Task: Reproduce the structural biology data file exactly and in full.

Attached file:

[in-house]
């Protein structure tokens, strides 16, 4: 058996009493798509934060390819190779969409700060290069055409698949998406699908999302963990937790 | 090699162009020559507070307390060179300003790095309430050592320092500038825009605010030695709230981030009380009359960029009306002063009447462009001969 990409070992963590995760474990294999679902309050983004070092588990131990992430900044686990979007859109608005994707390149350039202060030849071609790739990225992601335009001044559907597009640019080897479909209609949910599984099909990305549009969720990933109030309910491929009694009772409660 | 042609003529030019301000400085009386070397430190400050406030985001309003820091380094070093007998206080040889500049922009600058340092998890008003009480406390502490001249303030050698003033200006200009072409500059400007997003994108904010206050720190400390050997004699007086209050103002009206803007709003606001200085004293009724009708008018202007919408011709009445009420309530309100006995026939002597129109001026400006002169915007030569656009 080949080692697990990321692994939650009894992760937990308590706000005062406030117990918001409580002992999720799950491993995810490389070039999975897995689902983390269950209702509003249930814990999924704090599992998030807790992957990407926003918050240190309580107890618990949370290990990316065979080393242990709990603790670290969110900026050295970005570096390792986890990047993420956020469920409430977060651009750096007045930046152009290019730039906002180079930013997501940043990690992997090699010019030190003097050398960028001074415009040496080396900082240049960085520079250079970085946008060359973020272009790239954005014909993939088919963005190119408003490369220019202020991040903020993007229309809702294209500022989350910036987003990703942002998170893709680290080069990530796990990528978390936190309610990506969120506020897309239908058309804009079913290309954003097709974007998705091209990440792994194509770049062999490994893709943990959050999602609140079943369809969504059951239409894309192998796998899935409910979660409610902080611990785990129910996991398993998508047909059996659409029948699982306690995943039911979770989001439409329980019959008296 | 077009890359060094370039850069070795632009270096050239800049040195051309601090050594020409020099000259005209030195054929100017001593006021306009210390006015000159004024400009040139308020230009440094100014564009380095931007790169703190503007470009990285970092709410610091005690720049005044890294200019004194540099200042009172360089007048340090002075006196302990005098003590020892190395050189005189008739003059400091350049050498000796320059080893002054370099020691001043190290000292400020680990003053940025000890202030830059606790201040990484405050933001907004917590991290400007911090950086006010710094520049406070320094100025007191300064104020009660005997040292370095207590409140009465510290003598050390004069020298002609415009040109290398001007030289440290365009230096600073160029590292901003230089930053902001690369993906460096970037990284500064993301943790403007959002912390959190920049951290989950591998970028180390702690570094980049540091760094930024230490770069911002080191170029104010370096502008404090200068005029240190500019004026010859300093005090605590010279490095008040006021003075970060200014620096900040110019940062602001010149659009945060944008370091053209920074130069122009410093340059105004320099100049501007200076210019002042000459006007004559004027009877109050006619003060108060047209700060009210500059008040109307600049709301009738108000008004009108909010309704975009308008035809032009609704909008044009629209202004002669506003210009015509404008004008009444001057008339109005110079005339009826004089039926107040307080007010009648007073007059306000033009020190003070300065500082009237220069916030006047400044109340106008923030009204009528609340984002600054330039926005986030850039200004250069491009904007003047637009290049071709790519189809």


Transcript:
[in-house]
């Protein structure tokens, strides 16, 4: 058996009493798509934060390819190779969409700060290069055409698949998406699908999302963990937790 | 090699162009020559507070307390060179300003790095309430050592320092500038825009605010030695709230981030009380009359960029009306002063009447462009001969 990409070992963590995760474990294999679902309050983004070092588990131990992430900044686990979007859109608005994707390149350039202060030849071609790739990225992601335009001044559907597009640019080897479909209609949910599984099909990305549009969720990933109030309910491929009694009772409660 | 042609003529030019301000400085009386070397430190400050406030985001309003820091380094070093007998206080040889500049922009600058340092998890008003009480406390502490001249303030050698003033200006200009072409500059400007997003994108904010206050720190400390050997004699007086209050103002009206803007709003606001200085004293009724009708008018202007919408011709009445009420309530309100006995026939002597129109001026400006002169915007030569656009 080949080692697990990321692994939650009894992760937990308590706000005062406030117990918001409580002992999720799950491993995810490389070039999975897995689902983390269950209702509003249930814990999924704090599992998030807790992957990407926003918050240190309580107890618990949370290990990316065979080393242990709990603790670290969110900026050295970005570096390792986890990047993420956020469920409430977060651009750096007045930046152009290019730039906002180079930013997501940043990690992997090699010019030190003097050398960028001074415009040496080396900082240049960085520079250079970085946008060359973020272009790239954005014909993939088919963005190119408003490369220019202020991040903020993007229309809702294209500022989350910036987003990703942002998170893709680290080069990530796990990528978390936190309610990506969120506020897309239908058309804009079913290309954003097709974007998705091209990440792994194509770049062999490994893709943990959050999602609140079943369809969504059951239409894309192998796998899935409910979660409610902080611990785990129910996991398993998508047909059996659409029948699982306690995943039911979770989001439409329980019959008296 | 077009890359060094370039850069070795632009270096050239800049040195051309601090050594020409020099000259005209030195054929100017001593006021306009210390006015000159004024400009040139308020230009440094100014564009380095931007790169703190503007470009990285970092709410610091005690720049005044890294200019004194540099200042009172360089007048340090002075006196302990005098003590020892190395050189005189008739003059400091350049050498000796320059080893002054370099020691001043190290000292400020680990003053940025000890202030830059606790201040990484405050933001907004917590991290400007911090950086006010710094520049406070320094100025007191300064104020009660005997040292370095207590409140009465510290003598050390004069020298002609415009040109290398001007030289440290365009230096600073160029590292901003230089930053902001690369993906460096970037990284500064993301943790403007959002912390959190920049951290989950591998970028180390702690570094980049540091760094930024230490770069911002080191170029104010370096502008404090200068005029240190500019004026010859300093005090605590010279490095008040006021003075970060200014620096900040110019940062602001010149659009945060944008370091053209920074130069122009410093340059105004320099100049501007200076210019002042000459006007004559004027009877109050006619003060108060047209700060009210500059008040109307600049709301009738108000008004009108909010309704975009308008035809032009609704909008044009629209202004002669506003210009015509404008004008009444001057008339109005110079005339009826004089039926107040307080007010009648007073007059306000033009020190003070300065500082009237220069916030006047400044109340106008923030009204009528609340984002600054330039926005986030850039200004250069491009904007003047637009290049071709790519189809």